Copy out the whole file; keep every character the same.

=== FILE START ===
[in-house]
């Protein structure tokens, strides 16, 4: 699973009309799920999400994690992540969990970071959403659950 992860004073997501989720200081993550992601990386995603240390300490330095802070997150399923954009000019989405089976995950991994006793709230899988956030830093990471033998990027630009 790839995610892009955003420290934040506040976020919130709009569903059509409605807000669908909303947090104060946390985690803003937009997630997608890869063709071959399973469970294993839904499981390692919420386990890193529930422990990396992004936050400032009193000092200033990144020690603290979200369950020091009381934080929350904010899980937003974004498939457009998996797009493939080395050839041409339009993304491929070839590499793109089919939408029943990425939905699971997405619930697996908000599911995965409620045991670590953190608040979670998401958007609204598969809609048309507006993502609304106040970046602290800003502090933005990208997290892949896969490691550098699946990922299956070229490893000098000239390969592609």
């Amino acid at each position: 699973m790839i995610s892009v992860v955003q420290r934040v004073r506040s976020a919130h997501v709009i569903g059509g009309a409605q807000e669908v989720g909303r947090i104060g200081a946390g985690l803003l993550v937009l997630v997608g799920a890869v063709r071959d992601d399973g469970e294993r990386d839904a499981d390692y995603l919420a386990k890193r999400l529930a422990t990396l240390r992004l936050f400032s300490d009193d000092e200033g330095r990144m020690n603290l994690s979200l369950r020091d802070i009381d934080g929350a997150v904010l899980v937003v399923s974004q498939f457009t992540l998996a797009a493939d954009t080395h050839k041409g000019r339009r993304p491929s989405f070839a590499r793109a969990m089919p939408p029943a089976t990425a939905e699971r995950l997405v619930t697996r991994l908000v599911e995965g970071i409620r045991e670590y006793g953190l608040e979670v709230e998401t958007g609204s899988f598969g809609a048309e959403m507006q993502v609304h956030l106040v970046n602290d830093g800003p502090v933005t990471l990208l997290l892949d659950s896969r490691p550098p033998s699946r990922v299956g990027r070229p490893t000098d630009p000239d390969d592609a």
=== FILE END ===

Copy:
[in-house]
């Protein structure tokens, strides 16, 4: 699973009309799920999400994690992540969990970071959403659950 992860004073997501989720200081993550992601990386995603240390300490330095802070997150399923954009000019989405089976995950991994006793709230899988956030830093990471033998990027630009 790839995610892009955003420290934040506040976020919130709009569903059509409605807000669908909303947090104060946390985690803003937009997630997608890869063709071959399973469970294993839904499981390692919420386990890193529930422990990396992004936050400032009193000092200033990144020690603290979200369950020091009381934080929350904010899980937003974004498939457009998996797009493939080395050839041409339009993304491929070839590499793109089919939408029943990425939905699971997405619930697996908000599911995965409620045991670590953190608040979670998401958007609204598969809609048309507006993502609304106040970046602290800003502090933005990208997290892949896969490691550098699946990922299956070229490893000098000239390969592609």
């Amino acid at each position: 699973m790839i995610s892009v992860v955003q420290r934040v004073r506040s976020a919130h997501v709009i569903g059509g009309a409605q807000e669908v989720g909303r947090i104060g200081a946390g985690l803003l993550v937009l997630v997608g799920a890869v063709r071959d992601d399973g469970e294993r990386d839904a499981d390692y995603l919420a386990k890193r999400l529930a422990t990396l240390r992004l936050f400032s300490d009193d000092e200033g330095r990144m020690n603290l994690s979200l369950r020091d802070i009381d934080g929350a997150v904010l899980v937003v399923s974004q498939f457009t992540l998996a797009a493939d954009t080395h050839k041409g000019r339009r993304p491929s989405f070839a590499r793109a969990m089919p939408p029943a089976t990425a939905e699971r995950l997405v619930t697996r991994l908000v599911e995965g970071i409620r045991e670590y006793g953190l608040e979670v709230e998401t958007g609204s899988f598969g809609a048309e959403m507006q993502v609304h956030l106040v970046n602290d830093g800003p502090v933005t990471l990208l997290l892949d659950s896969r490691p550098p033998s699946r990922v299956g990027r070229p490893t000098d630009p000239d390969d592609a």